In May 1653 the General Court of Massachusetts ruled that the average Joe could not preach in public without first getting the permission of the elders from four neighboring churches or permission granted by the court. This did not sit well with Lt. Robert Pike of Newbury, who felt it was a violation of his rights as a freeman of the colony. Lt. Pike made his feelings quite clear on the matter and he was promptly brought before the court where he got a great telling off, stripped of his freeman's status and hit with a big fine. So, what does this have to do with Daniel you ask.  Well, apparently Lt. Pike was a well liked and respected man, not just in Newbury but in many of the nearby towns.  Petitions were written up and signed by many men asking that Pike be reinstated as a freeman and his sentence revoked. Both Daniel Thurstons signed this petition, which was presented to the court in May of 1654.

If Daniel was too young to sign the militia petition, was he, in 1654 now old enough to make his opinion known and put his name to paper?  And, what age was a person considered "old enough?  In England and in the Massachusetts Bay Colony, the age of majority was 21. If Daniel were at least 21 in 1654 then his birth year must have been earlier than 1638, perhaps as early as 1633. I looked up a few of the names on the list of petitions, especially the "juniors" and all of them were well over 21 years of age. Hum.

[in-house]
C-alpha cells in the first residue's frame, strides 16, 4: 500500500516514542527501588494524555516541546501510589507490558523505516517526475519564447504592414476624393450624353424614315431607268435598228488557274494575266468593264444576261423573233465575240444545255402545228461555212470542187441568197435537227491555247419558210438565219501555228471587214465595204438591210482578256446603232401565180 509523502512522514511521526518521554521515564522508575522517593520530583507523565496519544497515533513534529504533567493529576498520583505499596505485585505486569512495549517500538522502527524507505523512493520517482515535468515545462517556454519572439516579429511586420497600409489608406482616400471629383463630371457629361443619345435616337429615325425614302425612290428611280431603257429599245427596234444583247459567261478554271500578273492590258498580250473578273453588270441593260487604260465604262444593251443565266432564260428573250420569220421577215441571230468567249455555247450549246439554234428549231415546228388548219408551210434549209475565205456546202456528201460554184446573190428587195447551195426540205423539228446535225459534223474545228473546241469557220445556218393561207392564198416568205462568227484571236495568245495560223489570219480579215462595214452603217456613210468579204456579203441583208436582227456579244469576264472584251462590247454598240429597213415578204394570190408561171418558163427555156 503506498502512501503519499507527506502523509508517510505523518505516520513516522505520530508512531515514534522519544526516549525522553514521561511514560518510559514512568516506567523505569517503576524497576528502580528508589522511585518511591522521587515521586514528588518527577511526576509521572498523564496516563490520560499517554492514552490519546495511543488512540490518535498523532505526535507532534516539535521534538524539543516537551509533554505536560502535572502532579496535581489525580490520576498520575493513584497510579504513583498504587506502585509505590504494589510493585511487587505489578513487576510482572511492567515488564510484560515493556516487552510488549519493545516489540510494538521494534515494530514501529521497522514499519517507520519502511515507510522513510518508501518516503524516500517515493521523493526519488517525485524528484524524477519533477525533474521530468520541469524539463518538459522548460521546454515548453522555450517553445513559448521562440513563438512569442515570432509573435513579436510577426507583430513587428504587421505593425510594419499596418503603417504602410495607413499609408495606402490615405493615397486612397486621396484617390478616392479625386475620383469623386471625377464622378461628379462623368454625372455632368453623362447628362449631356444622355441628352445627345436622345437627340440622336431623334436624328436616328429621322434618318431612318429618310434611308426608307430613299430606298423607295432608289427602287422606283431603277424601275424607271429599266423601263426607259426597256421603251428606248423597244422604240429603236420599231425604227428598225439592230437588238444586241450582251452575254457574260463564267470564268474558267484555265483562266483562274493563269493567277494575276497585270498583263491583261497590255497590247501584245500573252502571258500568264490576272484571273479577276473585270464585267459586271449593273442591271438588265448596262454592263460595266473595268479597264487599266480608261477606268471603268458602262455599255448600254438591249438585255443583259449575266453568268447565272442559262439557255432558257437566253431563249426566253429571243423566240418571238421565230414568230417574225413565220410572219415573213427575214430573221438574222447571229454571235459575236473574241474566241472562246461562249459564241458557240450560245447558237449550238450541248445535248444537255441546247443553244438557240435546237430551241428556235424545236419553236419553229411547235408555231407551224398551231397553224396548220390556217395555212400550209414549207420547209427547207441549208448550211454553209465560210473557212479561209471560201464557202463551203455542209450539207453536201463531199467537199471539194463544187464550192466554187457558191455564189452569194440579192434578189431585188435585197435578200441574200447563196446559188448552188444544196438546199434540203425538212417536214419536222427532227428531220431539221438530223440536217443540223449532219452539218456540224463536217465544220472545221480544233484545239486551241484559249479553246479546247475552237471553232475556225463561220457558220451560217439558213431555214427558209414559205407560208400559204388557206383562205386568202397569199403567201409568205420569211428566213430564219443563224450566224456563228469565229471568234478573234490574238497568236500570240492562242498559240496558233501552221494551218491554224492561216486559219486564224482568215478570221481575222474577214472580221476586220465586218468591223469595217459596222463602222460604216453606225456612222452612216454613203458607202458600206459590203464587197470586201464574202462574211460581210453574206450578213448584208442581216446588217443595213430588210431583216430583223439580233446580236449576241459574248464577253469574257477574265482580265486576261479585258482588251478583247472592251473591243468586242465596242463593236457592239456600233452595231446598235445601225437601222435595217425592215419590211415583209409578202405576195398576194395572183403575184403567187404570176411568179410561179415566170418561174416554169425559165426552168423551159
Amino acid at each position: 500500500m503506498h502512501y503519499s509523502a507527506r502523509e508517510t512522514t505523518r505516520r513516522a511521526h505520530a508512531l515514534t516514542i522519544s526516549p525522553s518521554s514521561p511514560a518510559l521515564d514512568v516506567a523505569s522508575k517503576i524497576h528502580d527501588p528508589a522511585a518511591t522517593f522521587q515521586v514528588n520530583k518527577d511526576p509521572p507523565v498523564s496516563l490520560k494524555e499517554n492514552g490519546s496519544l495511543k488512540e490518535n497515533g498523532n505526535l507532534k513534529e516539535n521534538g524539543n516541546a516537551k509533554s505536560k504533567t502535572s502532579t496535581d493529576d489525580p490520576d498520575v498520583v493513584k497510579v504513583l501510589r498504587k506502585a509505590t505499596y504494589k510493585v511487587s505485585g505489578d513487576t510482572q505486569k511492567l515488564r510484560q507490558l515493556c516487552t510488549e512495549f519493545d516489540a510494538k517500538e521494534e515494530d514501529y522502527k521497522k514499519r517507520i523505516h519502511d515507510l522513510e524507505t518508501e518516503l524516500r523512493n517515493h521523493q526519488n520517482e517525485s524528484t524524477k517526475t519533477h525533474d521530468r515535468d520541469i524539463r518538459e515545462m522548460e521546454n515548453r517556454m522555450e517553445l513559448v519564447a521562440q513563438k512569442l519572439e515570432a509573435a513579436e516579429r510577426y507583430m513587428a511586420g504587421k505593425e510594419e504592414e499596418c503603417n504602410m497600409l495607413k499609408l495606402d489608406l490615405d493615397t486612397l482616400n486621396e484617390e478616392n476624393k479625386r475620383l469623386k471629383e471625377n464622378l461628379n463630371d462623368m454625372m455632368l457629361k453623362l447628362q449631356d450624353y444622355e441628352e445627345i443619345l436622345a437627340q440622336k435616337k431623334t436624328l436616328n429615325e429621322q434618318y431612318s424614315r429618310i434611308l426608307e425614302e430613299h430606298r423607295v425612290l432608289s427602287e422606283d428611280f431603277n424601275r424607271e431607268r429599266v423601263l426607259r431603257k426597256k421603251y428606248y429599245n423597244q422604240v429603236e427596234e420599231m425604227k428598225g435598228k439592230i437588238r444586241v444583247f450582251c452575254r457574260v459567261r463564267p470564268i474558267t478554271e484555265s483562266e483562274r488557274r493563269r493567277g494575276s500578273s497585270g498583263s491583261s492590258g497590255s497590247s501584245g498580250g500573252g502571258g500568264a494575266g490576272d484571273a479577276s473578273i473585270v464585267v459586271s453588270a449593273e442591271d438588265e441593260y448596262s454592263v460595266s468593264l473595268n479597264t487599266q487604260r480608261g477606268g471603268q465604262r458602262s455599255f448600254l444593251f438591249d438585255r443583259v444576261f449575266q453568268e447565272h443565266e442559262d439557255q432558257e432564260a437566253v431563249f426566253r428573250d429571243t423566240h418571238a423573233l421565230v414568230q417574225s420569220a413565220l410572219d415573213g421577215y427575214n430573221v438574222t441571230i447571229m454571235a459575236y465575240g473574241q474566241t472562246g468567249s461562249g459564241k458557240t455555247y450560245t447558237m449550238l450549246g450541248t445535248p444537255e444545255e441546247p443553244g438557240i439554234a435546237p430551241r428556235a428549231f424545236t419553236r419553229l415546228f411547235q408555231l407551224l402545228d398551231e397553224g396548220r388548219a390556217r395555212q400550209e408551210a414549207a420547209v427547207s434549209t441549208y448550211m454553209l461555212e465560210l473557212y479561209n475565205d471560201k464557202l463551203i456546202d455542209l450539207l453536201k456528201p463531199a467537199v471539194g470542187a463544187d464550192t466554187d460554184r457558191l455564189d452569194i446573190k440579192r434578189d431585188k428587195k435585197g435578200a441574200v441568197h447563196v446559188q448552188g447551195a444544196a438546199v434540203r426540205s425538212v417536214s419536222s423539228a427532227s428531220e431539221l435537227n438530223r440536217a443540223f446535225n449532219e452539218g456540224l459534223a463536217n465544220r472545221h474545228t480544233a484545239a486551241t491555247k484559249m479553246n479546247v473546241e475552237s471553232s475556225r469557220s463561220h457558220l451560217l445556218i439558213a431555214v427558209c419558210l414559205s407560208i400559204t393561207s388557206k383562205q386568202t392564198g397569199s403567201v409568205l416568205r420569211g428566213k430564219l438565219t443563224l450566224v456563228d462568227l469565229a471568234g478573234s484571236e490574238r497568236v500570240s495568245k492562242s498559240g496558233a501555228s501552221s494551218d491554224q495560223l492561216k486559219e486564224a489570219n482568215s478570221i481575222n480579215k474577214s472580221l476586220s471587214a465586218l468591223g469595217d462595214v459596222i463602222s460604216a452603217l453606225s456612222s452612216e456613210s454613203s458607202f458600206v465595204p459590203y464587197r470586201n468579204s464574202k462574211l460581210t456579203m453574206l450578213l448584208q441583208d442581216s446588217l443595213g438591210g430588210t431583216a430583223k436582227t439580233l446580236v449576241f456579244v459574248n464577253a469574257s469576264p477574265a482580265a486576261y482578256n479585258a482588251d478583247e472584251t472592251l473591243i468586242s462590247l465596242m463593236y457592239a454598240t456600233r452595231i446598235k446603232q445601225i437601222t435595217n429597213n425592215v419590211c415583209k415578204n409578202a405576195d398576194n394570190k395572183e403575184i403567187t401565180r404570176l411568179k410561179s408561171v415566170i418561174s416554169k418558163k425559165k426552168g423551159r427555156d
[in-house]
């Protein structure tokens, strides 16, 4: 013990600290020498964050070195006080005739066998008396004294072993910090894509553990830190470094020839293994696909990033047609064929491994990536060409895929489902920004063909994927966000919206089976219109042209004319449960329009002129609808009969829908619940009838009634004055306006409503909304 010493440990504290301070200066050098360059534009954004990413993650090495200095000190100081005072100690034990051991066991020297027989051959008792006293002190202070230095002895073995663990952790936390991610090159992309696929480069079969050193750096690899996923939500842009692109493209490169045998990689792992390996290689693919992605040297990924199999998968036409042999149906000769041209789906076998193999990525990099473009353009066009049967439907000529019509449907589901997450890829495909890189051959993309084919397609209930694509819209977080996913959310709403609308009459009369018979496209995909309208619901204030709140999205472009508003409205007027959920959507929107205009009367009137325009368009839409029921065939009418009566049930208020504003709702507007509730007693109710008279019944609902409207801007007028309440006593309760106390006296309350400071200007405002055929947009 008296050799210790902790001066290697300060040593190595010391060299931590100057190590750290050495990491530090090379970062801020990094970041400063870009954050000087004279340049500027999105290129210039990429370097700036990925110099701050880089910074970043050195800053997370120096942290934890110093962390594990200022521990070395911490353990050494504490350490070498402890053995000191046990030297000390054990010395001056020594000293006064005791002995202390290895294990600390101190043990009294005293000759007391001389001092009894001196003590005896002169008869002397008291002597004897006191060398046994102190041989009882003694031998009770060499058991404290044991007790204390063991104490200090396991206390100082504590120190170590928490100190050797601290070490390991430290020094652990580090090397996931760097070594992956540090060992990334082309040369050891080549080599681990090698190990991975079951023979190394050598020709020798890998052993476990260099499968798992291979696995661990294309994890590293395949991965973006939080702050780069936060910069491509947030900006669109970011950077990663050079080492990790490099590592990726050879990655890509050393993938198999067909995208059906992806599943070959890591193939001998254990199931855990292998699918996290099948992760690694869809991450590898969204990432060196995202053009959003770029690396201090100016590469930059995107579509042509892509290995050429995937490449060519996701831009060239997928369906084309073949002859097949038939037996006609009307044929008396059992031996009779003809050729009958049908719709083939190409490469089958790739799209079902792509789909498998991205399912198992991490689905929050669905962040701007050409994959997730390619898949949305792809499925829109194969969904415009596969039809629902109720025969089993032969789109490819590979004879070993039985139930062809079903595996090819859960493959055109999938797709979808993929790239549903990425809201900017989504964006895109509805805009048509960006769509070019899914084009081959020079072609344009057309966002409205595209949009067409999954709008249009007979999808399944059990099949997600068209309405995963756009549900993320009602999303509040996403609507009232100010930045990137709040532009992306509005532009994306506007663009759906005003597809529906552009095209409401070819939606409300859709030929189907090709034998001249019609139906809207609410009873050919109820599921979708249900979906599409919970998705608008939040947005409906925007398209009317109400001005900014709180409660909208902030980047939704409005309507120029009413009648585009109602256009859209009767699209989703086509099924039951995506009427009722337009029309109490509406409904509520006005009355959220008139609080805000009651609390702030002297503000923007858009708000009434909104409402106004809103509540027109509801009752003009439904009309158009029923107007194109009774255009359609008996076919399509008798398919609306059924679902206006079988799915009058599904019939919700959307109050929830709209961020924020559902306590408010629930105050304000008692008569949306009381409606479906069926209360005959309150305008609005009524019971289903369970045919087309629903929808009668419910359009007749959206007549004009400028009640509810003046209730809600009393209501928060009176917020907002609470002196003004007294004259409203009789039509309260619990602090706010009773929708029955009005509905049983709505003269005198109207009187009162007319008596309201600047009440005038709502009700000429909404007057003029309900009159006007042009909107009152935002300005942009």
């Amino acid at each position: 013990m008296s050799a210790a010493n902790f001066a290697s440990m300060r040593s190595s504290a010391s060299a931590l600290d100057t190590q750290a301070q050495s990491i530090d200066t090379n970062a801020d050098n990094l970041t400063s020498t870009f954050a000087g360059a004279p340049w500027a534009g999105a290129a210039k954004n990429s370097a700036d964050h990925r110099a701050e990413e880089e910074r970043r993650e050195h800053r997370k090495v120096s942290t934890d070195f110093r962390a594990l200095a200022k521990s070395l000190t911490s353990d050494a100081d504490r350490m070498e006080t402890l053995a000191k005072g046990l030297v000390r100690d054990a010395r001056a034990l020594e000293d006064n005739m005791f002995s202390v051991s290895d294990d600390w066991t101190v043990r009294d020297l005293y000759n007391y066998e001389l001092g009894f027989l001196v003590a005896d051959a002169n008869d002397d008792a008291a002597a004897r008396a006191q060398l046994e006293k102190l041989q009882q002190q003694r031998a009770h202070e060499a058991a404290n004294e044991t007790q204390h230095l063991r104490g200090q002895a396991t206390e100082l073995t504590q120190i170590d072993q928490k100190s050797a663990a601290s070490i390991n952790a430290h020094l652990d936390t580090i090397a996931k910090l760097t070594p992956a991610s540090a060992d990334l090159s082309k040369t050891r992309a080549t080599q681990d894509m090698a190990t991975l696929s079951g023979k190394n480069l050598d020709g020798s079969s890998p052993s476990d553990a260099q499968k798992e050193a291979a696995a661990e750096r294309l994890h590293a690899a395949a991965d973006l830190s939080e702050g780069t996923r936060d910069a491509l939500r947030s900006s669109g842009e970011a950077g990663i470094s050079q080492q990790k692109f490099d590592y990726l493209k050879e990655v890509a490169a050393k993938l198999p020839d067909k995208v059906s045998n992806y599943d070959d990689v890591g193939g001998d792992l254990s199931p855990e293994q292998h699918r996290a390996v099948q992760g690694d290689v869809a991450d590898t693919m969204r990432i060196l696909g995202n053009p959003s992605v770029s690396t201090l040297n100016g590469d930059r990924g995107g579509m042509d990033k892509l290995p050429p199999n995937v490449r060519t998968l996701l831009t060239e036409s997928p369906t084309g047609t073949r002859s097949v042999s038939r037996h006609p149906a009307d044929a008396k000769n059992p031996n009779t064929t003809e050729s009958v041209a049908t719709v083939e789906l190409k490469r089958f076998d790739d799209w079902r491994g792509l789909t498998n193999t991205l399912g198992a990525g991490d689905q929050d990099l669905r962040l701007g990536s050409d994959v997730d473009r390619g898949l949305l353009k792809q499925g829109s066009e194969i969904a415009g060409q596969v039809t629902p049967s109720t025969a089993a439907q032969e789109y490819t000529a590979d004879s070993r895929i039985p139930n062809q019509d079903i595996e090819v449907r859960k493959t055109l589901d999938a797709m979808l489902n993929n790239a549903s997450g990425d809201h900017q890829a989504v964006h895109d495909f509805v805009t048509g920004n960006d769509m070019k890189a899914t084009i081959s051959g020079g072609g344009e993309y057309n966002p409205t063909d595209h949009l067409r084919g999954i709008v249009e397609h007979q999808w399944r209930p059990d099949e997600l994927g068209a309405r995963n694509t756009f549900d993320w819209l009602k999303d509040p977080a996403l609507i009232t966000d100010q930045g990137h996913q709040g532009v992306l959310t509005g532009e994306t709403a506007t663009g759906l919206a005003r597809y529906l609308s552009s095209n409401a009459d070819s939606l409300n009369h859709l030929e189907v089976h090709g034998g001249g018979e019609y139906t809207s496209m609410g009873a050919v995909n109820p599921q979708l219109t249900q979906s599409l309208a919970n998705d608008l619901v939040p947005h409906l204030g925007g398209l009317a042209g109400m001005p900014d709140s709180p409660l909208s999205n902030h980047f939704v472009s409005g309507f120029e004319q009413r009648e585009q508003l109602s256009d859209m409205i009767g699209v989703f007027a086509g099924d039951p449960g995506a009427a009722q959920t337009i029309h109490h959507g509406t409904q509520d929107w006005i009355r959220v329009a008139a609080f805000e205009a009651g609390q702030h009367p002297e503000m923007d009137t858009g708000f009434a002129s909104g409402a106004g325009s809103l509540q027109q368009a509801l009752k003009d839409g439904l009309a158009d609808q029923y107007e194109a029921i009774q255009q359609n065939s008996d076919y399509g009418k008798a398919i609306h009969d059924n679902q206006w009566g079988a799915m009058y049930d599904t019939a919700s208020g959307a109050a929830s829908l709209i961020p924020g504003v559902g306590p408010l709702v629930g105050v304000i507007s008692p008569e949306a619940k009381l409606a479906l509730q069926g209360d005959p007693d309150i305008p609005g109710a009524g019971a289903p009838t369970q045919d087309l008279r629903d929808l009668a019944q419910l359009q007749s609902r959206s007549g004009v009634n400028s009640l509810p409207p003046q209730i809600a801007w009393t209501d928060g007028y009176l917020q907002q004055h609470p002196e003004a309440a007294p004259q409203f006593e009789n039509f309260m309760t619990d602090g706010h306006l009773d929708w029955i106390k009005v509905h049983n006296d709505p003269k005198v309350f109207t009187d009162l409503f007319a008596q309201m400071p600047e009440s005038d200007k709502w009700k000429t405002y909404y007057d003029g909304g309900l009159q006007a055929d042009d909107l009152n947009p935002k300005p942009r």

The court did not like having its authority questioned and interview each signer of the petition. Young Daniel Thurston was ordered to appear before the court in Nov 1654 to explain his why he signed the petition. Robert Pike's sentence was eventually dropped and he was reinstated by 1657. The court reversed its decision on public preaching by laymen in August of 1653 but went ahead with prosecution of the petitioners.

The Puritans of the Massachusetts Bay Colony believed that everyone should live as a family unit. A great book on this topic is called "Under Household Government", by M. Michelle Jarrett Morris. The idea was that you lived with your family until the day you started your own, in other words, ya got hitched. Daniel married a woman named Anna Pell on 20 Oct 1655 in Newbury.  This again raises the issue of his age as most men at that time did not marry until their mid-twenties.  Did Daniel marry at age seventeen?

Anyway, his wife is said to be from the town of Lynn.  It seems that his Uncle Daniel's second wife was Mrs. Francis Lightfoot,  from Lynn.  Francis Lightfoot made a bequeath in his 1646 will to his brother Pell and to Hannah Pell. Was Hannah Pell the Anna Pell who Daniel married? Maybe.  Ann's death is unknown, but there was a Hannah Thirston who died in Newbury on 8 Nov 1701, this could be her and Hannah/Anna were used interchangeably at that time.

good subjects of charles II
The English experiment with parliamentarian government came to an end in 1660 with Charles II restored to his throne.  The Massachusetts colonists had supported the Puritan government and found themselves under royal scrutiny when Charles turned his attention to the American Colonies.  The King sent commissioners to investigate the colony and apparently did not like what they found.